Fraud Alerts Compared To IDAlert

Data Breach and Identity Theft are fozia shan siddiqi like viruses across our great land financially affecting individuals and organizations. So called Identity Theft Prevention companies have sprung up out of nowhere. Since this is an unregulated industry, companies can say what they choose and it is up to you to decide fact or fiction. Many of them have at the heart of their sales pitch only one concept, ‘place a Fraud Alert’ on your credit file.

Since a fraud is a fraud alert, they must set themselves apart from each other in some marketing pitch. One such firm tries to convince you to spend your money with them by saying if you become a victim while you are with our program don’t worry we have a $1 million guarantee backing you up. Another one says that with our program when a creditor sees the fraud alert on your credit file instead of calling your one phone number of your file when you might not be there, the creditor calls us then we find you via you home, work or cell phone.

Now, let’s take a strong hard look at identity theft, fraud alerts and the newest early ID theft discovery technology available. Only 51% of all identity theft involves a credit card, bank account or loan.
What is the other 49%? Utility fraud, medical fraud, contract fraud (such as apartment leases, cell phone contracts), government benefits fraud, immigration fraud, employment fraud, criminal fraud and we could go on.

None of these types of fraud depend on the granting of credit or a credit inquiry in order to execute the fraudulent transaction. Therefore a fraud alert serves no purpose in preventing these types of identity theft. Source: Federal Trade Commission, Identity Theft Data Clearinghouse Report, February 7, 2007.

A fraud alert is a simply a flag that you can put on your credit file to indicate that you may be at risk of becoming a victim of identity theft. If a financial institution, car dealer or retailer is looking to issue credit to you they will see this notation on your credit file, along with a phone number that you have supplied. The credit grantor is supposed to call this phone number to validate that it is you who is in front of them applying for credit in your name. However, credit grantors are not required by law to observe a fraud alert – and it is against their better interest to do so. They are, after all, in the business of granting credit to make money. Or the criminal may simply convince them that they are you.

A fraud alert stays on your file for 90 days, then must be renewed. For many people who have an event, such as a lost wallet or purse, the 90 period is sufficient. If you are a confirmed victim of identity theft you may request that a longer term alert be placed on your file. The system of fraud alerts depends on the fact that the credit granting financial institutions, retailers and others understand the importance of the alert – and observe it. If everyone has an alert on their file it will become more and more common for credit grantors to ignore the alert.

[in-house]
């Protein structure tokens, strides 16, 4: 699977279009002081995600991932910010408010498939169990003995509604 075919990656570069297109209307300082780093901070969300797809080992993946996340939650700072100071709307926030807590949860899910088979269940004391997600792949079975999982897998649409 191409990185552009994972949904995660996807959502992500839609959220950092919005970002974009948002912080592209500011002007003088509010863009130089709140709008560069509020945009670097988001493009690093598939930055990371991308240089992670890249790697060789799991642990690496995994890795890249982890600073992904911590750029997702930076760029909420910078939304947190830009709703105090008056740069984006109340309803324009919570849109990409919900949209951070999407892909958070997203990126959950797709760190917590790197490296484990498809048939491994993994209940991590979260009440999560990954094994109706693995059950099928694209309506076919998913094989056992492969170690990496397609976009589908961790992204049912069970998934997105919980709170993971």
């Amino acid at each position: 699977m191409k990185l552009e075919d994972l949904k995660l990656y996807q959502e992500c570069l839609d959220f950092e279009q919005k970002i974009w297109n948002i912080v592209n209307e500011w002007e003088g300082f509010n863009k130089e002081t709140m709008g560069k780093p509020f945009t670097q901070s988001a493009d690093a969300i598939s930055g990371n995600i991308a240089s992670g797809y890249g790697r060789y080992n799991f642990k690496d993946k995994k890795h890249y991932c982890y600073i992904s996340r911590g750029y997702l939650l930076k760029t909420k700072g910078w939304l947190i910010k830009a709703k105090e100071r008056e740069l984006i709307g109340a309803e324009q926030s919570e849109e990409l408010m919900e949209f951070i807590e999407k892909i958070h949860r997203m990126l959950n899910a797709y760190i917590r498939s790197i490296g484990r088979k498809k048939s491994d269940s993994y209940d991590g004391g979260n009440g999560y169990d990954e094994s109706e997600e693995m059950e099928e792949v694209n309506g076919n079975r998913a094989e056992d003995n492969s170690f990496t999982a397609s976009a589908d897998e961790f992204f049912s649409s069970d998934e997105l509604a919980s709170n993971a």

Credit reports cannot tell you if someone has rented or purchased property using your name, applied for a government-issued license using your name, has acquired a criminal record using your name, and many other potentially adverse kinds of information.

ID Alert is the newest technology in identity theft early discovery. This complex process uses artificial intelligence software that scans thousands of data bases for the use of a person’s name and social security number in combination with other personal data such as address or driver’s license number. The result is an ID Score that will provide valuable information to our ID Recovery Specialist who can alert the individual if the instance of these personal identifiers is used inconsistently or changes suddenly.

What we know about criminals who use identity theft as a way of life is that they will go through certain steps to create a false identity using the consumer’s information, or parts of the information. They will make an attempt to change their mailing address on certain financial accounts to delay notification that something is amiss. The very tactics that the thieves use to set up their victim can now alert us to the potential fraud. In some cases action can be taken to avert the identity theft before it happens.

As identity fraud usually precedes other types of fraud (such as credit card fraud), this type of proactive alert system is critical to mitigating the extensive, and expensive, damage perpetrated after an identity is stolen and manipulated. Given the considerable lag between when an identity is compromised and when that event is discovered, this service is a critical component in the defense against identity fraud.

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